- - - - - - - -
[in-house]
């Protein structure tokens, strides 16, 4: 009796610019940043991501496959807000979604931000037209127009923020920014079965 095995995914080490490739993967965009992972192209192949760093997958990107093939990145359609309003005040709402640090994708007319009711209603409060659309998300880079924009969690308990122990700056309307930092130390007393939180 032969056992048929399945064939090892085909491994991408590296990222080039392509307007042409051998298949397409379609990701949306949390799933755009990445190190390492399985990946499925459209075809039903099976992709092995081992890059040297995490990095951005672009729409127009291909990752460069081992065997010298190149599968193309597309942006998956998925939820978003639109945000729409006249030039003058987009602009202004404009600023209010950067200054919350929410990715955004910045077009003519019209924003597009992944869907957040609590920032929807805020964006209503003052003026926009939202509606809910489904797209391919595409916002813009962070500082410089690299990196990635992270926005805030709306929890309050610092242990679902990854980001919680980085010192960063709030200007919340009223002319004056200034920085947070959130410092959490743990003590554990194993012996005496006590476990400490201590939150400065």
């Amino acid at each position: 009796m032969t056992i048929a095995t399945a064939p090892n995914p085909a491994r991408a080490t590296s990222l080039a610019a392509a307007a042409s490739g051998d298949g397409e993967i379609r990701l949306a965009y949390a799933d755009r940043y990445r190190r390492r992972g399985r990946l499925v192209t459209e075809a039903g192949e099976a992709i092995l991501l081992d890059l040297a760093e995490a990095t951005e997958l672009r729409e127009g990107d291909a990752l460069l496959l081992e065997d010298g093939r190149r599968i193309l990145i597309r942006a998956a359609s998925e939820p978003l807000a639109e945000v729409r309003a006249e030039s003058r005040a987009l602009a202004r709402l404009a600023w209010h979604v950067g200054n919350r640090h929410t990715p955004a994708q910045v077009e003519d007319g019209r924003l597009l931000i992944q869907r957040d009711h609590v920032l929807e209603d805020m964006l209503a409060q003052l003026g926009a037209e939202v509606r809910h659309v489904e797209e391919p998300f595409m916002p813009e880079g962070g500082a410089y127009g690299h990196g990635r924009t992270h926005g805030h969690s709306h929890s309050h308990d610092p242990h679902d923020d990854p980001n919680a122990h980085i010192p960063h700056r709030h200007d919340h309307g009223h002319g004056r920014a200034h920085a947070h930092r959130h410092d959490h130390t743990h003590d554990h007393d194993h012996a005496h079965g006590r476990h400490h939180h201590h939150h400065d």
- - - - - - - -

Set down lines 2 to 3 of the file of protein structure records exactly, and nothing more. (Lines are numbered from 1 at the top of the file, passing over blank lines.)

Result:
């Protein structure tokens, strides 16, 4: 009796610019940043991501496959807000979604931000037209127009923020920014079965 095995995914080490490739993967965009992972192209192949760093997958990107093939990145359609309003005040709402640090994708007319009711209603409060659309998300880079924009969690308990122990700056309307930092130390007393939180 032969056992048929399945064939090892085909491994991408590296990222080039392509307007042409051998298949397409379609990701949306949390799933755009990445190190390492399985990946499925459209075809039903099976992709092995081992890059040297995490990095951005672009729409127009291909990752460069081992065997010298190149599968193309597309942006998956998925939820978003639109945000729409006249030039003058987009602009202004404009600023209010950067200054919350929410990715955004910045077009003519019209924003597009992944869907957040609590920032929807805020964006209503003052003026926009939202509606809910489904797209391919595409916002813009962070500082410089690299990196990635992270926005805030709306929890309050610092242990679902990854980001919680980085010192960063709030200007919340009223002319004056200034920085947070959130410092959490743990003590554990194993012996005496006590476990400490201590939150400065």
């Amino acid at each position: 009796m032969t056992i048929a095995t399945a064939p090892n995914p085909a491994r991408a080490t590296s990222l080039a610019a392509a307007a042409s490739g051998d298949g397409e993967i379609r990701l949306a965009y949390a799933d755009r940043y990445r190190r390492r992972g399985r990946l499925v192209t459209e075809a039903g192949e099976a992709i092995l991501l081992d890059l040297a760093e995490a990095t951005e997958l672009r729409e127009g990107d291909a990752l460069l496959l081992e065997d010298g093939r190149r599968i193309l990145i597309r942006a998956a359609s998925e939820p978003l807000a639109e945000v729409r309003a006249e030039s003058r005040a987009l602009a202004r709402l404009a600023w209010h979604v950067g200054n919350r640090h929410t990715p955004a994708q910045v077009e003519d007319g019209r924003l597009l931000i992944q869907r957040d009711h609590v920032l929807e209603d805020m964006l209503a409060q003052l003026g926009a037209e939202v509606r809910h659309v489904e797209e391919p998300f595409m916002p813009e880079g962070g500082a410089y127009g690299h990196g990635r924009t992270h926005g805030h969690s709306h929890s309050h308990d610092p242990h679902d923020d990854p980001n919680a122990h980085i010192p960063h700056r709030h200007d919340h309307g009223h002319g004056r920014a200034h920085a947070h930092r959130h410092d959490h130390t743990h003590d554990h007393d194993h012996a005496h079965g006590r476990h400490h939180h201590h939150h400065d």